Welcome to HerHairLossHelp.com! As a woman, losing hair or having thinning hair can be a devastating and often confusing experience. A number of women suffer hair loss whether it be through androgenetic alopecia, alopecia areata, universalis, telogen effluvium, etc. With all the possible triggers for our hair loss physically and emotionally, sometimes it feels as if it is a constant battle within to stay sane. However, you are NOT alone! Women’s hair loss is just as common as men’s hair loss and sometimes is completely reversible with lots of patience.
Her HairLoss Help was made by women with alopecia for women with alopecia and is one of the longest running women’s hair loss support community just for women. We are proud to say that we are the only hair loss forum run by a certified hair loss specialist who can answer your questions honestly with evidence-based information and treatment options. The topics covered on our site and in our forum include telogen effluvium, alopecia areata, totalis, and universalis as well as androgenetic alopecia (female pattern baldness). You can also find information about recent studies released by leading dermatologists on women’s hair loss, the types of treatments they recommend, and the different causes of women’s hair loss.
Please be sure to join us on Facebook to get information, learn about treatments available, find support during your quest to find answers, and chat with women who suffer from hair loss from all over the world. Ask a question and most likely you will be overwhelmed by the honest and straightforward answers you will receive. Have a question for our certified hair loss specialist? Just ask for Melanie.
Video created Karr & Karr Productions (uploaded by Lauren French) for a public speaking event to raise awareness of alopecia universalis. Kylie Bamberger, a teenage alopecian, embraces her beauty and breaks away from the norm. Many women experience emotional distress when losing their hair as well as a great loss of self esteem and confidence.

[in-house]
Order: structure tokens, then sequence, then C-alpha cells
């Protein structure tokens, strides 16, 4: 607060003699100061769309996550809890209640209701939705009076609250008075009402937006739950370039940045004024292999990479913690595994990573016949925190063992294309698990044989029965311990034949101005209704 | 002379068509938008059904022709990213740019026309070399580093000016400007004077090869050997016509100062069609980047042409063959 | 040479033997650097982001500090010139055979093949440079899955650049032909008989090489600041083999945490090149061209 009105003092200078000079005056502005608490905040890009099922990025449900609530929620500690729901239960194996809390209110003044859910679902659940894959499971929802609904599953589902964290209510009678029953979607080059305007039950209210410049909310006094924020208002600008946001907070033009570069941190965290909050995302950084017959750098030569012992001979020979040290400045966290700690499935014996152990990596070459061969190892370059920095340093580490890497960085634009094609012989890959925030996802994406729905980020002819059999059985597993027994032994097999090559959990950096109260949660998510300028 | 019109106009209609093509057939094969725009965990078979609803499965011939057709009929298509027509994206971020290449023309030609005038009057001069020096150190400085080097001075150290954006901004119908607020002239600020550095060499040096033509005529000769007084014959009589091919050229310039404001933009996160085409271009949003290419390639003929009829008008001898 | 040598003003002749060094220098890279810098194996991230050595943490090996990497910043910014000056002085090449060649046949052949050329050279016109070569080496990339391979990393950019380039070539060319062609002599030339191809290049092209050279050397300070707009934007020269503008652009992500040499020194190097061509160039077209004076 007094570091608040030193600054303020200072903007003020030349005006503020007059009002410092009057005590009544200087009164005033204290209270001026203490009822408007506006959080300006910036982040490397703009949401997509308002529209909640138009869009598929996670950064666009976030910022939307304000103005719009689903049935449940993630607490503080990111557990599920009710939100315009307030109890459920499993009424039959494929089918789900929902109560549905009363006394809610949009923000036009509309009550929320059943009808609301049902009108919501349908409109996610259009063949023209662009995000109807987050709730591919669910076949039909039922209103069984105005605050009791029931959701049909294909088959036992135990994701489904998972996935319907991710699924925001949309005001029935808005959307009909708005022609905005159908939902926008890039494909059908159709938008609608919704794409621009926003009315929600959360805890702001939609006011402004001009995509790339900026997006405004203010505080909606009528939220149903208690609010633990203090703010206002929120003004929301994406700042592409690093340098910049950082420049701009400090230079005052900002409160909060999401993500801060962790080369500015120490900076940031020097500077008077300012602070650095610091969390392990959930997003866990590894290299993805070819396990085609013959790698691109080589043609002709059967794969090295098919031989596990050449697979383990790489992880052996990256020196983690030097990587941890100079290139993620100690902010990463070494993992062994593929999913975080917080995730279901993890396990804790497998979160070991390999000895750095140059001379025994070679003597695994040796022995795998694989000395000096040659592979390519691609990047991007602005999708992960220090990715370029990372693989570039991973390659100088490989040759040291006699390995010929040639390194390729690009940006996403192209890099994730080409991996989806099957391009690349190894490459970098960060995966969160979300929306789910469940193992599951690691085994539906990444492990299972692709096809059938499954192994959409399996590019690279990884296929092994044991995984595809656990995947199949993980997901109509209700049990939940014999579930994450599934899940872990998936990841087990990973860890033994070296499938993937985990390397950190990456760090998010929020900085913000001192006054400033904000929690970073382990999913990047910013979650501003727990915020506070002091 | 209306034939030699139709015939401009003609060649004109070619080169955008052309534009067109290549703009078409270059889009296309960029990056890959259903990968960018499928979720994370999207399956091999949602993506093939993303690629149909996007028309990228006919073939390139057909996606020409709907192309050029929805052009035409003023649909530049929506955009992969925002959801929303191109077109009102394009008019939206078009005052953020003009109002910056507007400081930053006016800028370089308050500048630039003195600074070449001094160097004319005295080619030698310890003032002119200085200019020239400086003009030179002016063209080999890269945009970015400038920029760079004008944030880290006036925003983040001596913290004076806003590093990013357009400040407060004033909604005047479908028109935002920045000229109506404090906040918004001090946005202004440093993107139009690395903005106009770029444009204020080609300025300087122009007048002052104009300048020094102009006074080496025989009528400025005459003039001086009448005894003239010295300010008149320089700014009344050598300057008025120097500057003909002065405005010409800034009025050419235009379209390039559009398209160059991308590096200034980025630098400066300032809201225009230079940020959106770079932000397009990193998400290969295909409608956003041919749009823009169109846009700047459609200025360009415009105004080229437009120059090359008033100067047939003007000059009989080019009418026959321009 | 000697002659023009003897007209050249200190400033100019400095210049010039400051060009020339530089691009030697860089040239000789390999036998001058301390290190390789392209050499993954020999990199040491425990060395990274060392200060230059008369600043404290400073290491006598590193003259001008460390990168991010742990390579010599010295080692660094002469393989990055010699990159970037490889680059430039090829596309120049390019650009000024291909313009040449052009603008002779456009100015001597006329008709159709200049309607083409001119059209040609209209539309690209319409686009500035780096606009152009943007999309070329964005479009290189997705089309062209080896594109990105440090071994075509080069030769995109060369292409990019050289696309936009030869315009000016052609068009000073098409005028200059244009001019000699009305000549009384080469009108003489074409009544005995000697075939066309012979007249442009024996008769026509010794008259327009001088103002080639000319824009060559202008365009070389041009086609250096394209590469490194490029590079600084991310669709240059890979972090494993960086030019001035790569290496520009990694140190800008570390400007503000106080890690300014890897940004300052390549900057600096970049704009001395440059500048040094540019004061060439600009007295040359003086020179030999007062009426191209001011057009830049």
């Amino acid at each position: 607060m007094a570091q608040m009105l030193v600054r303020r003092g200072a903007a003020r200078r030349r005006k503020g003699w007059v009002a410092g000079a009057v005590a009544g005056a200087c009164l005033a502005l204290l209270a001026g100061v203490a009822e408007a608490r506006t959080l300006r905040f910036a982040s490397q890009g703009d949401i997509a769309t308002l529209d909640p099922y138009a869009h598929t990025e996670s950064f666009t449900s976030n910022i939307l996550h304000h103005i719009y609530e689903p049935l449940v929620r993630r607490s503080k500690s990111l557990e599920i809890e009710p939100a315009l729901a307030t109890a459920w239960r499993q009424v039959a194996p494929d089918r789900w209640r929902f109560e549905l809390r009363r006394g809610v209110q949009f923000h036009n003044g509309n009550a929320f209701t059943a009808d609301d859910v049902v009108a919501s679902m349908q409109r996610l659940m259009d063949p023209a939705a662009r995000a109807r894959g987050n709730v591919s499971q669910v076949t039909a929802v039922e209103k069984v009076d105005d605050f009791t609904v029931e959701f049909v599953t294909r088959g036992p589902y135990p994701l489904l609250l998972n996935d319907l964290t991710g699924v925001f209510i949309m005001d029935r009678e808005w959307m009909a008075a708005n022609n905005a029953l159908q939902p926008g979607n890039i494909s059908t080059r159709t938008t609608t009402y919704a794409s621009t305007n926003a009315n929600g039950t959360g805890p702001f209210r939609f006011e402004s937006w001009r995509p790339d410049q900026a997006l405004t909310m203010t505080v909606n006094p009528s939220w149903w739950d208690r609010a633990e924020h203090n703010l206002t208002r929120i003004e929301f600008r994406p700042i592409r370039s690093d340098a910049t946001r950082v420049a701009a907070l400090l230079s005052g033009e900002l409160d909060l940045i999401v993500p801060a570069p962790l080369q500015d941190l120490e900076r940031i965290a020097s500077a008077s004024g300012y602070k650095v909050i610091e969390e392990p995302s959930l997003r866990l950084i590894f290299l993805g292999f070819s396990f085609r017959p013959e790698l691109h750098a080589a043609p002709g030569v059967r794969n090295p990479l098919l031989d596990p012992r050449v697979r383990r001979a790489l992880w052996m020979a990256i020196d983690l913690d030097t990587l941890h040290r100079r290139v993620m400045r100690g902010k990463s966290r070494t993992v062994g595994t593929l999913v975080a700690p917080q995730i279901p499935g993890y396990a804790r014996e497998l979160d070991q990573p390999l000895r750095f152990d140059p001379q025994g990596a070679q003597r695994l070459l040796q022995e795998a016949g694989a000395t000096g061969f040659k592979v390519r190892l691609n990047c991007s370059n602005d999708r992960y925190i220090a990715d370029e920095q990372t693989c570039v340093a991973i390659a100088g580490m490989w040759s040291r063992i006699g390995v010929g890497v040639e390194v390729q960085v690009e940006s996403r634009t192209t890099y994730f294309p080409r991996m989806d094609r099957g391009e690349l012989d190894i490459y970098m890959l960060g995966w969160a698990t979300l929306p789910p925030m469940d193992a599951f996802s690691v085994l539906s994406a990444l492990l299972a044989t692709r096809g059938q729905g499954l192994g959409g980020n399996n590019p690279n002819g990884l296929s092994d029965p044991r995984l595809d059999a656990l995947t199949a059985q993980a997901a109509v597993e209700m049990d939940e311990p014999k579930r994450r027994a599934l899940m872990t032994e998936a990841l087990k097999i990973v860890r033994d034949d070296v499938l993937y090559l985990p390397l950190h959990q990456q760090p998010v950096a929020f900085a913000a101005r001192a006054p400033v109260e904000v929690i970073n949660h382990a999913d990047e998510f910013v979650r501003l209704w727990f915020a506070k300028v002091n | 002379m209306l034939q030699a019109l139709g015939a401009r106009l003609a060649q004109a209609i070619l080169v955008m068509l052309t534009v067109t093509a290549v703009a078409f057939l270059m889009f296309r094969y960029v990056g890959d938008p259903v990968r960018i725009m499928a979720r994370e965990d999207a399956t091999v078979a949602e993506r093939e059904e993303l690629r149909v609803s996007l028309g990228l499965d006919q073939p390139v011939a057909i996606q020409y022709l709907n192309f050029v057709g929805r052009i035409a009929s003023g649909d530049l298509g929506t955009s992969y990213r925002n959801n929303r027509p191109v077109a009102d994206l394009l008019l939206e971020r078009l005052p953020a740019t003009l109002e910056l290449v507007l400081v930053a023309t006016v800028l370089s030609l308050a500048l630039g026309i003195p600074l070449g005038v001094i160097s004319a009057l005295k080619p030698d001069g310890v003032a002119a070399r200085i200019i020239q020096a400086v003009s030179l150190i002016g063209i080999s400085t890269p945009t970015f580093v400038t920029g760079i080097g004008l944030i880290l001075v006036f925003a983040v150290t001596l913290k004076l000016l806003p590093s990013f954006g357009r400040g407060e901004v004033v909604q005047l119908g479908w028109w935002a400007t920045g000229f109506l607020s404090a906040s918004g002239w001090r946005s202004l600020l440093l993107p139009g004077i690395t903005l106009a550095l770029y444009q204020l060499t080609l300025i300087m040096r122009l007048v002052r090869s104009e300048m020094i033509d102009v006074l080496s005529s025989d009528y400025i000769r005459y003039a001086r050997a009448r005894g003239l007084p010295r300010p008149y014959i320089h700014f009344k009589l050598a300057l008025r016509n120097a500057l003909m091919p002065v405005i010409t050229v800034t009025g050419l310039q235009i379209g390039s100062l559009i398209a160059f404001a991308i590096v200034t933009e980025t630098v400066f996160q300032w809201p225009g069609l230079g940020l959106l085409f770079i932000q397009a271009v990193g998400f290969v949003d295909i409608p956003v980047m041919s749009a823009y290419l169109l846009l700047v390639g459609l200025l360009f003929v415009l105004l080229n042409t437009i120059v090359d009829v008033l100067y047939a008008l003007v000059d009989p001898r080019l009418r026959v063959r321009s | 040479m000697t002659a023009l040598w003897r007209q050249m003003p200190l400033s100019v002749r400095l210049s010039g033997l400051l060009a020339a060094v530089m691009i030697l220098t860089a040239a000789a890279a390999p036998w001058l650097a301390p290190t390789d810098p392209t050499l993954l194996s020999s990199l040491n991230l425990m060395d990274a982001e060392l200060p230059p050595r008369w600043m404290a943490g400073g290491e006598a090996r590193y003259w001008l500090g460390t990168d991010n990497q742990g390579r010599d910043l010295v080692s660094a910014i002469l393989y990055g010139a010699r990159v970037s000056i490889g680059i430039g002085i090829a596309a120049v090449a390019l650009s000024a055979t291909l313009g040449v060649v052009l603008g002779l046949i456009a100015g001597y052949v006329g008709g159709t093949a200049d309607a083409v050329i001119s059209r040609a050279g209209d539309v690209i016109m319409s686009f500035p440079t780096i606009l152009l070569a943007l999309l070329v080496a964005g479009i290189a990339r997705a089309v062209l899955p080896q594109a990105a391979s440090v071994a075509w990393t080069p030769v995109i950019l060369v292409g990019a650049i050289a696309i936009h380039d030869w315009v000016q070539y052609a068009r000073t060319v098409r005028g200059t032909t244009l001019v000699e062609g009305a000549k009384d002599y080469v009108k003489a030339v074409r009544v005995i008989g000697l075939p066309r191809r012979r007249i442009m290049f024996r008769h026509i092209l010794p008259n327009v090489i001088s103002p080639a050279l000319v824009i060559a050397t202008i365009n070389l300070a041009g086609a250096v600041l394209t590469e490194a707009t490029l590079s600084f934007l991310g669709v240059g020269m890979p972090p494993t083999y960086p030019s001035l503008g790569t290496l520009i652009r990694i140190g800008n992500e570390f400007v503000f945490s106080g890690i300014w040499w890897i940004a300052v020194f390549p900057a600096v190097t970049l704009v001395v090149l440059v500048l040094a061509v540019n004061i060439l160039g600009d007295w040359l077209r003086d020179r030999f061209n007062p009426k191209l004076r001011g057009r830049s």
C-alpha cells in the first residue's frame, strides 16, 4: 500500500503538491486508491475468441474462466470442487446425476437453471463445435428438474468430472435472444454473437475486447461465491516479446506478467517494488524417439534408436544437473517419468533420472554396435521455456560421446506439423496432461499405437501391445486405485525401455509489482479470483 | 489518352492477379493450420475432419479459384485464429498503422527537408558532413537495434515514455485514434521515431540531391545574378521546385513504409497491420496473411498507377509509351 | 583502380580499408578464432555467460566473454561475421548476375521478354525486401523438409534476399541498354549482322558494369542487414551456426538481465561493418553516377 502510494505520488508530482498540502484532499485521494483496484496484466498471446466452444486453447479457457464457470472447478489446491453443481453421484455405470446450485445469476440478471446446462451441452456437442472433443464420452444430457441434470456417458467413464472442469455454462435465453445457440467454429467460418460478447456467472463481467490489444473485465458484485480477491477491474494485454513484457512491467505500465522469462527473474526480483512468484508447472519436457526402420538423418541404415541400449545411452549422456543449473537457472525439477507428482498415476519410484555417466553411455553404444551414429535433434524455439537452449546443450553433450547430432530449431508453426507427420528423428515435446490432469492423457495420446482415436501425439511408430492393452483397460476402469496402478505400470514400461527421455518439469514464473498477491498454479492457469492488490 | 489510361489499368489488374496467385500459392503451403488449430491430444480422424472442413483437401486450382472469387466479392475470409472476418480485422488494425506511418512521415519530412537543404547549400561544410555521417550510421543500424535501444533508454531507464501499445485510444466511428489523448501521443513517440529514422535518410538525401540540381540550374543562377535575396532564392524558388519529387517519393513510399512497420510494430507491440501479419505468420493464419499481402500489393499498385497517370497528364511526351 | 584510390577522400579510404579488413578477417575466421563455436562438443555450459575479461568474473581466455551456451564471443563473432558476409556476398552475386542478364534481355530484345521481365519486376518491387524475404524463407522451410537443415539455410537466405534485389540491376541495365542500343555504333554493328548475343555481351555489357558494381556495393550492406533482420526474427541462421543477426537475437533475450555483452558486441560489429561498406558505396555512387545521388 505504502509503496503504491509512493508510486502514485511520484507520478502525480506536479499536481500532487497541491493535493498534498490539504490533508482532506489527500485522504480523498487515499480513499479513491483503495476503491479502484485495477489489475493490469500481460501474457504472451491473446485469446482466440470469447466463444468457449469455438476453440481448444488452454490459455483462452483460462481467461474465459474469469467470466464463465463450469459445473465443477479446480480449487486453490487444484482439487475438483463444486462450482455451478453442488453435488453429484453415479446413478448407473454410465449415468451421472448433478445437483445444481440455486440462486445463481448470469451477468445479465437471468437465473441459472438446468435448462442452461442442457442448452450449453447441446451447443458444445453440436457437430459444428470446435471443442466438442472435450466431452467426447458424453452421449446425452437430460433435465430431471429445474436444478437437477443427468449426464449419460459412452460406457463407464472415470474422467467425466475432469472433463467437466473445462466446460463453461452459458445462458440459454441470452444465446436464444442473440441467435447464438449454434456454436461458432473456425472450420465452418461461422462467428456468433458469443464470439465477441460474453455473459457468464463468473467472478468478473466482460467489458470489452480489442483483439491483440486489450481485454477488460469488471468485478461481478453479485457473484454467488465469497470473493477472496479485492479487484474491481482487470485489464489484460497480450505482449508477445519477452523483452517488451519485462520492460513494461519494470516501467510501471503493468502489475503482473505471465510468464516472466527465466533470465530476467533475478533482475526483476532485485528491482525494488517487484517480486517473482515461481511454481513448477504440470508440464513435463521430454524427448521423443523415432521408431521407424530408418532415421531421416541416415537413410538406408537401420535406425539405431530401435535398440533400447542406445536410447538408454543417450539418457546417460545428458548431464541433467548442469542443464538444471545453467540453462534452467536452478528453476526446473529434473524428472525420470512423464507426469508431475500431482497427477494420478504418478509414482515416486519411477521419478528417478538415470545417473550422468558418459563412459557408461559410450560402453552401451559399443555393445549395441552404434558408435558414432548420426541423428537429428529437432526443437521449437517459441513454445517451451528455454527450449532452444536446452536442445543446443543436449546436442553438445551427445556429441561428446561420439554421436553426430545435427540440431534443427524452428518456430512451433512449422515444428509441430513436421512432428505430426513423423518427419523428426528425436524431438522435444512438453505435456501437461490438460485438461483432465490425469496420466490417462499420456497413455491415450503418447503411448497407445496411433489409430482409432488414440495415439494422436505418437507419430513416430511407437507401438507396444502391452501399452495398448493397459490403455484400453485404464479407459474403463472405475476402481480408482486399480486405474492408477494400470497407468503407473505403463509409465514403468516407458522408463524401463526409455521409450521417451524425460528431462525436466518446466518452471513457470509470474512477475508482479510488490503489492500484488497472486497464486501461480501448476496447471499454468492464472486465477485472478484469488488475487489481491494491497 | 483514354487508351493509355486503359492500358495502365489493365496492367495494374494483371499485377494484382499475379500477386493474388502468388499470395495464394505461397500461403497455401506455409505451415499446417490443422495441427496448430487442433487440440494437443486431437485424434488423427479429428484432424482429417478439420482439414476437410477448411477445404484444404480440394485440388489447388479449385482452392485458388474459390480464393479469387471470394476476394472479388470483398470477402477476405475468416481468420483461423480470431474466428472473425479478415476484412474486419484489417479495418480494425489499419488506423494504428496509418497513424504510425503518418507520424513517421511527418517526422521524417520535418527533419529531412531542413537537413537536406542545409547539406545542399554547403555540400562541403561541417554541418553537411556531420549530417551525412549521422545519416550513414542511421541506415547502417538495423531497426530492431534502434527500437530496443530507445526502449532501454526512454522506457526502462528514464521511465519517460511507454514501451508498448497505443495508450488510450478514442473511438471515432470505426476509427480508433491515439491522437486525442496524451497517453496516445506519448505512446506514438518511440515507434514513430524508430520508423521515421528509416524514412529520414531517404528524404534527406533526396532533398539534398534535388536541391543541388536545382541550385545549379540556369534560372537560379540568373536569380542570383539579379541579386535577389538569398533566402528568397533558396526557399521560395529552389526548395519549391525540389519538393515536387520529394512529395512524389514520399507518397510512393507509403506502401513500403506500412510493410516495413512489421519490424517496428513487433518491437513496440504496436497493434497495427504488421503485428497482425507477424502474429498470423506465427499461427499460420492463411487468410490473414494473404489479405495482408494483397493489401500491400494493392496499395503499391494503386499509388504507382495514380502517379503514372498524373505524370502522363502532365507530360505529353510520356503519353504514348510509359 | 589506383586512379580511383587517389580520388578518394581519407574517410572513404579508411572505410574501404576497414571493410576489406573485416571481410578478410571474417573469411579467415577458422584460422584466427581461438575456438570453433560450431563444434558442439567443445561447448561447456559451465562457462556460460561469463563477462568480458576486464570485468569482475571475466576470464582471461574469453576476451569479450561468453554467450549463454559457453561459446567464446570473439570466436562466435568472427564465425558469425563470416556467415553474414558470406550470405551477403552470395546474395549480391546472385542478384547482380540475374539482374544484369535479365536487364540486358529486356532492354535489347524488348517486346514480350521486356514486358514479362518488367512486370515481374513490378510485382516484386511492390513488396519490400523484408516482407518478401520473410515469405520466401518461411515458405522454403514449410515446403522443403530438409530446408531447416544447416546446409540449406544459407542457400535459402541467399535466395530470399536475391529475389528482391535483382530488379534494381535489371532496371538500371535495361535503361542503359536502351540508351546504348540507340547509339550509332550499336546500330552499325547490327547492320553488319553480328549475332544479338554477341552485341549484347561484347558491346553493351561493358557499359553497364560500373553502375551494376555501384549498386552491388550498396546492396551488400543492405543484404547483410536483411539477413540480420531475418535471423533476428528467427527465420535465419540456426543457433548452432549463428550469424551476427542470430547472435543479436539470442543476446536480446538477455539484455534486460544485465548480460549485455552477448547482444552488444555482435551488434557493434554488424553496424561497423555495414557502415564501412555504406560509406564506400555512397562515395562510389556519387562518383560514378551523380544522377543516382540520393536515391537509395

This is a very special girl and an incredibly moving video… What a fantastic smile!
“Hair loss is very common. I see on average four patients everyday with hair loss in my clinic,” Dr. Rita Pichardo-Geisinger, assistant professor of dermatology at Wake Forest Baptist Health, said in a recent news feature. In losing hair, many women also feel that they lose their identity… and their confidence.
Dr. Pichardo-Geisinger says generally women are affected with hair loss between their 30s and 60s. The causes can run the gamut from genetic disorders to hormonal disturbances and even stress.
“50 percent of Caucasian women present with female patterned alopecia,” Pichardo-Geisinger said.
Perception throughout the years has been that genetic hair loss strikes mostly men but there is a significant percentage of women who suffer from hair loss as well. According to the American Academy of Dermatology, forty percent of women have visible hair loss by the time they are age 40.
Throughout history, women have enhanced their physical features in many different ways such as corsets, piercings, make-up, and (most prevalently) hairstyles. For many women, their hair is what makes them feel beautiful… their “crowning glory”. It’s also a major form of enhancing their esteem and status in society as our billion dollar cosmetic industry can attest to. Losing hair density or patches of hair missing can be quite devastating.